For those who feel like you stopped resenting social interactions after retirement, about how long did it take you? Part of our retirement will be family visits and I am wondering how much downtime we will need prior to the visits...

Stachey

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When I was working, I had to use up all my social energy dealing with and talking to people at work, so all I wanted to do on the weekends was be alone and recharge.

Now I spend most of every day doing whatever I want to do, all by myself (usually writing and painting) and I can use my limited social energy for doing fun things like: going to dinner with friends or going dancing.

For me it took a good six to nine months to detox from the workplace 'social life' and to even feel like I wanted to be around people anymore.  But I was working in a very toxic environment so it probably took longer than most ER.
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FINate

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... I think a key difference in retirement is not feeling like my alone time is a scarce commodity that must be protected -- I can enjoy a social outing knowing that I will have time to myself later.

I am at the burned out stage where I am getting insufficient no people time to recover so I resent even spending time with friends. I don't want the social time to ever increase (a work day far exceeds my people bandwidth) but it would be nice to not resent every interaction with friends and family and to actually enjoy them. The quote above is actually what I am hoping for when we retire next year.

For those who feel like you stopped resenting social interactions after retirement, about how long did it take you? Part of our retirement will be family visits and I am wondering how much downtime we will need prior to the visits...

About 6 months for me.

Holyoak

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I'm hard-core, hyper introverted, but when out and about, you would mistake me for a very extroverted person...  I will volunteer, try to help others in need by listening (I'm emphatic too), but I NEED a lot of quiet time alone.  Being FIRE'd allows me the opportunity to live my life in a way that I can avoid soul sucking crowds, heavy traffic, and follow the rule that "no" is a complete sentence, if I don't feel like doing something.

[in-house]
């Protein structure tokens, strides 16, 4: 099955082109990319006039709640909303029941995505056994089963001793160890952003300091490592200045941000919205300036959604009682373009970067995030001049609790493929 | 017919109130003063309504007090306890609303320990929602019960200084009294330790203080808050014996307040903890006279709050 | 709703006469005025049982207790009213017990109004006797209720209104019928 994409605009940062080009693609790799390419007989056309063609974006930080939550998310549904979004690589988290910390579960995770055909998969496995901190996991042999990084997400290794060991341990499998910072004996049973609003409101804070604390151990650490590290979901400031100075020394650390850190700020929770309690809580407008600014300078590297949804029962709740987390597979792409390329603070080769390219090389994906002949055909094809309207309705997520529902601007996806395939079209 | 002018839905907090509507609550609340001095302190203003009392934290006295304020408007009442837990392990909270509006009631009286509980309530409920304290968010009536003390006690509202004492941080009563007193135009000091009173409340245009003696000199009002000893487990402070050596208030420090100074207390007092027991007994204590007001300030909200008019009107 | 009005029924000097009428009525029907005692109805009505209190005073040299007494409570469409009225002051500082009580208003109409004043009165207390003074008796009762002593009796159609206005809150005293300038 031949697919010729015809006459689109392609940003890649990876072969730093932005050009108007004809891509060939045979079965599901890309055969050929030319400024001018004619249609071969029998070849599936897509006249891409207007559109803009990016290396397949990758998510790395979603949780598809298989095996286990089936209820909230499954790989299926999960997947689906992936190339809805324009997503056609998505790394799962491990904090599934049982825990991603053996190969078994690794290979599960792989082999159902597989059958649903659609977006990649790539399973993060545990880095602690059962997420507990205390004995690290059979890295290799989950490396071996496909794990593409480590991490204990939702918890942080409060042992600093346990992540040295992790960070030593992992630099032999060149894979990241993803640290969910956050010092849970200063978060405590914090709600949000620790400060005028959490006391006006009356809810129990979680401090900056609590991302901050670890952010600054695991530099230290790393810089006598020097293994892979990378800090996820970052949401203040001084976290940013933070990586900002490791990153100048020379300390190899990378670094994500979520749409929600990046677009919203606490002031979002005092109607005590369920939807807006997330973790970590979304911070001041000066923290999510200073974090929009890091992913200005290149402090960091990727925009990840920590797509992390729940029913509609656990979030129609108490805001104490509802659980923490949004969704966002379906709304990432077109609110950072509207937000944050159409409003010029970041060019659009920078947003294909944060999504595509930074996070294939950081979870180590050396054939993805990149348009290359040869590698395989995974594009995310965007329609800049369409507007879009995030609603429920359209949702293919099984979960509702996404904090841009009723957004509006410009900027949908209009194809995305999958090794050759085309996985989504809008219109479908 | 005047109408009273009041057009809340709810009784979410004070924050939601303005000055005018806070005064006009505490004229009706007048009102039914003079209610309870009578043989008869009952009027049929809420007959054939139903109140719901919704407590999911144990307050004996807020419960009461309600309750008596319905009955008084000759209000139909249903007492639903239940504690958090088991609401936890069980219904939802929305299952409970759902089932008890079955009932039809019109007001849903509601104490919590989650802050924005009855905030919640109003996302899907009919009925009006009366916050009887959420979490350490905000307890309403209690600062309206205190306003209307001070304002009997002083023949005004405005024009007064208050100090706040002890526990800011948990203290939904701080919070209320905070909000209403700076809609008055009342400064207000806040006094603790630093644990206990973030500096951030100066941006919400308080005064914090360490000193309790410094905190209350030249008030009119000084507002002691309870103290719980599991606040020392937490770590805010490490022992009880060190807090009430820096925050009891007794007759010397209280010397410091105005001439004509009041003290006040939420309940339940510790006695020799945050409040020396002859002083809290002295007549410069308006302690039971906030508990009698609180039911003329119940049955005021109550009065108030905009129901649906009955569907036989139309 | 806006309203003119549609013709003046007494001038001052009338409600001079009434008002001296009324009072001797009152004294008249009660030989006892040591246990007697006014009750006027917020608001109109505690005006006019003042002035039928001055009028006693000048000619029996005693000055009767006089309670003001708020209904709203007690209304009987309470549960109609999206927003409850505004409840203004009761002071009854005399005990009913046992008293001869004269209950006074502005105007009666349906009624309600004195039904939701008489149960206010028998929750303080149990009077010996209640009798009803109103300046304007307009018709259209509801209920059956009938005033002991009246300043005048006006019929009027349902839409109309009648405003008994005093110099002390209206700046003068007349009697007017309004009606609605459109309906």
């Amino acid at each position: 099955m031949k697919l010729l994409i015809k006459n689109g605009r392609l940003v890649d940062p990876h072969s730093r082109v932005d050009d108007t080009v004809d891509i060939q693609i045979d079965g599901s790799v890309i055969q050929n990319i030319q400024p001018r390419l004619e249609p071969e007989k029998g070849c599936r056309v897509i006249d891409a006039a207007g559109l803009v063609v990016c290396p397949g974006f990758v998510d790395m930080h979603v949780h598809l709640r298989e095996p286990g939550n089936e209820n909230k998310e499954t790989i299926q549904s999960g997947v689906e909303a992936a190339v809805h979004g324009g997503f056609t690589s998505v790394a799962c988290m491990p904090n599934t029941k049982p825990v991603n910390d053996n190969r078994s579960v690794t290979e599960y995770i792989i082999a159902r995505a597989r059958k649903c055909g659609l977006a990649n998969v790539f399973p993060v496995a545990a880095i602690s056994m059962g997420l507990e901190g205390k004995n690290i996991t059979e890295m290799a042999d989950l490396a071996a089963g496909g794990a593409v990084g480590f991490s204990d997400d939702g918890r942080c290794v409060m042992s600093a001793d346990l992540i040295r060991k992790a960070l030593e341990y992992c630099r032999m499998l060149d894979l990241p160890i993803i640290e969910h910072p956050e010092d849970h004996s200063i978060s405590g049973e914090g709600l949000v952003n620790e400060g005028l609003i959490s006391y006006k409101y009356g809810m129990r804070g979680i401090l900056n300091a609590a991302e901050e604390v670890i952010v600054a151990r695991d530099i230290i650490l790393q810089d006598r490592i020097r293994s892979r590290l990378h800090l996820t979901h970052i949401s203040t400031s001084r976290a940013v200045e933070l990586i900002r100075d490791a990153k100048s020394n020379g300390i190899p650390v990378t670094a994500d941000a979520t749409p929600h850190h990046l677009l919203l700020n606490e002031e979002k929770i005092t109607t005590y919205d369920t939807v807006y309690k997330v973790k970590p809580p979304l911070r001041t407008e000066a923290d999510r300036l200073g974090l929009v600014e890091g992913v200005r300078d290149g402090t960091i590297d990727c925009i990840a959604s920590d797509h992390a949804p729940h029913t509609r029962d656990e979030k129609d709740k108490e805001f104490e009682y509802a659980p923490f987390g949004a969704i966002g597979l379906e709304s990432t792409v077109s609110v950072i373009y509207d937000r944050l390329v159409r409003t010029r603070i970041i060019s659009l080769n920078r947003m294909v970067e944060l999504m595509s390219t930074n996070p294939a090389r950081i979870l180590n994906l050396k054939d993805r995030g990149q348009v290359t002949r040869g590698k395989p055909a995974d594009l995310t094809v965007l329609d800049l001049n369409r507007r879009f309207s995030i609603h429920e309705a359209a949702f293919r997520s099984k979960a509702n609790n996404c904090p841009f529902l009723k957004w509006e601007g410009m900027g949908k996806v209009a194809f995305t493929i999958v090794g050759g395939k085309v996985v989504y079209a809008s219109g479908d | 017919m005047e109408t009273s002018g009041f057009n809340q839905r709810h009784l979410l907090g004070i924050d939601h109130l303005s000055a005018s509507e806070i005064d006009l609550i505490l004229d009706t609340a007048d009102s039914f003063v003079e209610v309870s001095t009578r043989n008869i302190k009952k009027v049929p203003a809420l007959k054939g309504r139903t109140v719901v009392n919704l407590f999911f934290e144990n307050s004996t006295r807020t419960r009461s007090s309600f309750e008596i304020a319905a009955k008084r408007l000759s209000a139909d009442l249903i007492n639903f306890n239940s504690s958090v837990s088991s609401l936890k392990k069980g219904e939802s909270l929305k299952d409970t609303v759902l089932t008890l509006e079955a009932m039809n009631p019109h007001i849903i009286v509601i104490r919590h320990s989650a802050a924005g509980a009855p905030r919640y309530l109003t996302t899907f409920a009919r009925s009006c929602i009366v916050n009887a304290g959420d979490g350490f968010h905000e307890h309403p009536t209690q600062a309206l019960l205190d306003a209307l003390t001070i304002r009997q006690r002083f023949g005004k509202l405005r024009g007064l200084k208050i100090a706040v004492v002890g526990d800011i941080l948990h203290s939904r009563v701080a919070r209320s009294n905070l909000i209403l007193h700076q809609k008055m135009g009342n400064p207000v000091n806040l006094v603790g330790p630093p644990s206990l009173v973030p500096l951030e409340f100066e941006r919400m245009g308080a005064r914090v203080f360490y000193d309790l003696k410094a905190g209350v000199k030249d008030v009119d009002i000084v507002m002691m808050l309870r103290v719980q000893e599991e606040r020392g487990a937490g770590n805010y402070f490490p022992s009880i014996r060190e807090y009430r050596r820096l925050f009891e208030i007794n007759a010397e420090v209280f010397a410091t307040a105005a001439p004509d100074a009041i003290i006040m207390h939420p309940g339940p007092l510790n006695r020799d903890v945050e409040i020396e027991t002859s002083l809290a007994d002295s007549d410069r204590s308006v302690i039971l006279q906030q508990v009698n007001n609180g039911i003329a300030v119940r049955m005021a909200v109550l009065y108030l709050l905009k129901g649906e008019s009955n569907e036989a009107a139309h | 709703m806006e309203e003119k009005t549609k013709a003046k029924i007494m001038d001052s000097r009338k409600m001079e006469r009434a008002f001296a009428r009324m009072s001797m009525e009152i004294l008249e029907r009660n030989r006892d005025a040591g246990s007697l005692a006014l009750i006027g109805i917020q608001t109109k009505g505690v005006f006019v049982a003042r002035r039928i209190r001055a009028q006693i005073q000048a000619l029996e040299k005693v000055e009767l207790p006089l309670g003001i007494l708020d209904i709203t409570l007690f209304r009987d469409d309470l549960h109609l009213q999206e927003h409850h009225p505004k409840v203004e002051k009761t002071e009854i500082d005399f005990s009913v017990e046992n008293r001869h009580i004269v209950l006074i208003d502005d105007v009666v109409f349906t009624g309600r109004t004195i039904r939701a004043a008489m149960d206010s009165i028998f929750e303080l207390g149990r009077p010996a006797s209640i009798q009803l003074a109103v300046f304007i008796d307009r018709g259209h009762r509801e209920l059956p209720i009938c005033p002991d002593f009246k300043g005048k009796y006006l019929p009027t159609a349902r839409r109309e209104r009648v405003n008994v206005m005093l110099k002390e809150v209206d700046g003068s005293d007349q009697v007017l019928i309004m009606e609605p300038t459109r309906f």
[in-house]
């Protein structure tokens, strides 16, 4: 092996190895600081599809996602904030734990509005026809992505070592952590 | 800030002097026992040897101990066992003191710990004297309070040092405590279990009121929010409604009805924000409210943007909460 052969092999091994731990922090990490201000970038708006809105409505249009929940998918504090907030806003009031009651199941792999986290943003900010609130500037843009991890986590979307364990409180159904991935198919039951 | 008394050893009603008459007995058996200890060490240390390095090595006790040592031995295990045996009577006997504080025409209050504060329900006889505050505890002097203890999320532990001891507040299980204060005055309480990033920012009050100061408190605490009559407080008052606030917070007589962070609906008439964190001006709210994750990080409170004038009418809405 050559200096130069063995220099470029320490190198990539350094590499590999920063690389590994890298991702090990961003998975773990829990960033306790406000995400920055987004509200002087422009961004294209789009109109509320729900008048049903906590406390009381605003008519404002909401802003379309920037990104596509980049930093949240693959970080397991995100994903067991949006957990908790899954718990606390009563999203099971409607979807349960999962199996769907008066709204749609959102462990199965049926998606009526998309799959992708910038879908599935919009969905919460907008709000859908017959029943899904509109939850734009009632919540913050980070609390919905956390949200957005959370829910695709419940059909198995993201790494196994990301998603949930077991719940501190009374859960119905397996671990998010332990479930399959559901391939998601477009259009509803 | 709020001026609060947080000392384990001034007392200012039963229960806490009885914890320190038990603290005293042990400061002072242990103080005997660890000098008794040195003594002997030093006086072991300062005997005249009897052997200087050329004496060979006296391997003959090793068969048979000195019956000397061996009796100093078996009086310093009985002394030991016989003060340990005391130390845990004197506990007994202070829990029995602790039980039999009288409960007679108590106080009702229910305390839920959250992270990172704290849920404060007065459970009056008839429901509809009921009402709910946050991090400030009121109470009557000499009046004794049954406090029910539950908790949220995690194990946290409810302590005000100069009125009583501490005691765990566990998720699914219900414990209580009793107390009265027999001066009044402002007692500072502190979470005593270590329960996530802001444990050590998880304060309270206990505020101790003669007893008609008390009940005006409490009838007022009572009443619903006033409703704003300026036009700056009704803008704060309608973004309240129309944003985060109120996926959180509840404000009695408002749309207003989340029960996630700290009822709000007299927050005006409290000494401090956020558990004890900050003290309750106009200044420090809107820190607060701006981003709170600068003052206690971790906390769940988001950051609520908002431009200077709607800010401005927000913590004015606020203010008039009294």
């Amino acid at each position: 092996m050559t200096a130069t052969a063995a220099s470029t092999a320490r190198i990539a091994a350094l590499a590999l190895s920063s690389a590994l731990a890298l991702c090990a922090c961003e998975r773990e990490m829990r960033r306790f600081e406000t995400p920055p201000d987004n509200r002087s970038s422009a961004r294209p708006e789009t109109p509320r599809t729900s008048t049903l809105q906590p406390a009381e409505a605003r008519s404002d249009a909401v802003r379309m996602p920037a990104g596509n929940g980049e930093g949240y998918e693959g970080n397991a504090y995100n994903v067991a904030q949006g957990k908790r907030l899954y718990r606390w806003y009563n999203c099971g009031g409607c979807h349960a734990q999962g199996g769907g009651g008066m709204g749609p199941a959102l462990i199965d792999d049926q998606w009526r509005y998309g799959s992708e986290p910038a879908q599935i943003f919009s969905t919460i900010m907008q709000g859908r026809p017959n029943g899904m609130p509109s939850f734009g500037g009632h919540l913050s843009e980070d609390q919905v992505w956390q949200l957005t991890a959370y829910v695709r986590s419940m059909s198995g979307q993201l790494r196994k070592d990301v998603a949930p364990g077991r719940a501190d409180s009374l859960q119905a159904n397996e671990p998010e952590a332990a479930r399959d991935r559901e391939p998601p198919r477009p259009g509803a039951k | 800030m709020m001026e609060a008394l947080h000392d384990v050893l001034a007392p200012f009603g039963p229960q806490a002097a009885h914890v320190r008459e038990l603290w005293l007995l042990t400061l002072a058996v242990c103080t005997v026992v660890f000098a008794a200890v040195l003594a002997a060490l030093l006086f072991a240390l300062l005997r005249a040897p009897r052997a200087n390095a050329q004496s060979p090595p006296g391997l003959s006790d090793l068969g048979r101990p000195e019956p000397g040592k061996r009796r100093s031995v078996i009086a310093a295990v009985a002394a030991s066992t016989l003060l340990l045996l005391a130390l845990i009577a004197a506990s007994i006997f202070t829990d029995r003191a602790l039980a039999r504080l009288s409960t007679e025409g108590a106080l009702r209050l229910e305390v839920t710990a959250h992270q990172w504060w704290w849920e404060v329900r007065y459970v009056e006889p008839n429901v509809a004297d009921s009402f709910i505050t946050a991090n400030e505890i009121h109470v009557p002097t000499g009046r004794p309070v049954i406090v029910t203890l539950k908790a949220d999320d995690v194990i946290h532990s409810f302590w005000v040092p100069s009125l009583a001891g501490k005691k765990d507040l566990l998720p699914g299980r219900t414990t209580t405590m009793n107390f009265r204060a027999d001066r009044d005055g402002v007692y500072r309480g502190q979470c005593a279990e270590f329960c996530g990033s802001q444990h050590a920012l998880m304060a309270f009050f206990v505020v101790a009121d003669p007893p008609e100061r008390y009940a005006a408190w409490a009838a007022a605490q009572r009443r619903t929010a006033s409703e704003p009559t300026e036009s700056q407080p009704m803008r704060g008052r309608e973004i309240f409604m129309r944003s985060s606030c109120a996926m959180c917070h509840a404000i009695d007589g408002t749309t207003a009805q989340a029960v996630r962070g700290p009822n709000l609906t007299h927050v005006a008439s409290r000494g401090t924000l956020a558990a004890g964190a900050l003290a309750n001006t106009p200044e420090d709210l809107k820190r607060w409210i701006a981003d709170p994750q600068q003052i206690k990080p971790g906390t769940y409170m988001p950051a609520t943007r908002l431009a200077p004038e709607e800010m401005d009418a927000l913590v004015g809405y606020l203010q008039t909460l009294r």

Introverts can seen as suspicious to many, if not weirdos...  Like others, my give an eff field is barren, concerning this, and only grows stronger.  Not to knock anyone, but early retiree sites can seem to have folks feel as if they are missing out, wasting their lives if they are not planning/went on a world-wide trip (with plenty of stylized, well selected photos to show) living a non-stop life of excitement, building a cob house earth ship in <fill in cool location>, sky diving, or doing a total home tear-down and rehab...  Heck, I'm thrilled to fill my bird feeders, watch the regulars swoop in, and enjoy a nice cup of tea listening to soft music.  I know I am an anachronism, out of phase with a lot of what goes for living now-a days, but I'm very OK with this. 

The world (US) seems to becoming so coarse, so divisive, so unfriendly, so stratified, and so not what I value, that my innate introversion is only made that much stronger.  It's like an old friend I can count on, and trust.  Make sense fellow introverts?   

secondcor521

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Make sense fellow introverts?   

Absolutely.  Although I had never connected being introverted with the simpler life you describe in your post, even though I am both an introvert and a fellow simple-lifer.  I'd be curious if those two things are commonly correlated.
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Mr Griz

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In my job, being an introvert is a handicap. Iíve developed coping mechanisms to overcome it. But it wears me out so when Iím not working I just want to be left alone to recharge. Iím hoping that when I retire (next year) I can develop ďrealĒ ability to interact with folks on a genuine basis.

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Make sense fellow introverts?   

Absolutely.  Although I had never connected being introverted with the simpler life you describe in your post, even though I am both an introvert and a fellow simple-lifer.  I'd be curious if those two things are commonly correlated.

I'd venture that there may be a causal link between the two. Introverts process stimuli differently, so it makes sense to me that we're happier with fewer stimuli. I used to love to travel, but would find myself quickly exhausted. Now, I love my quiet life.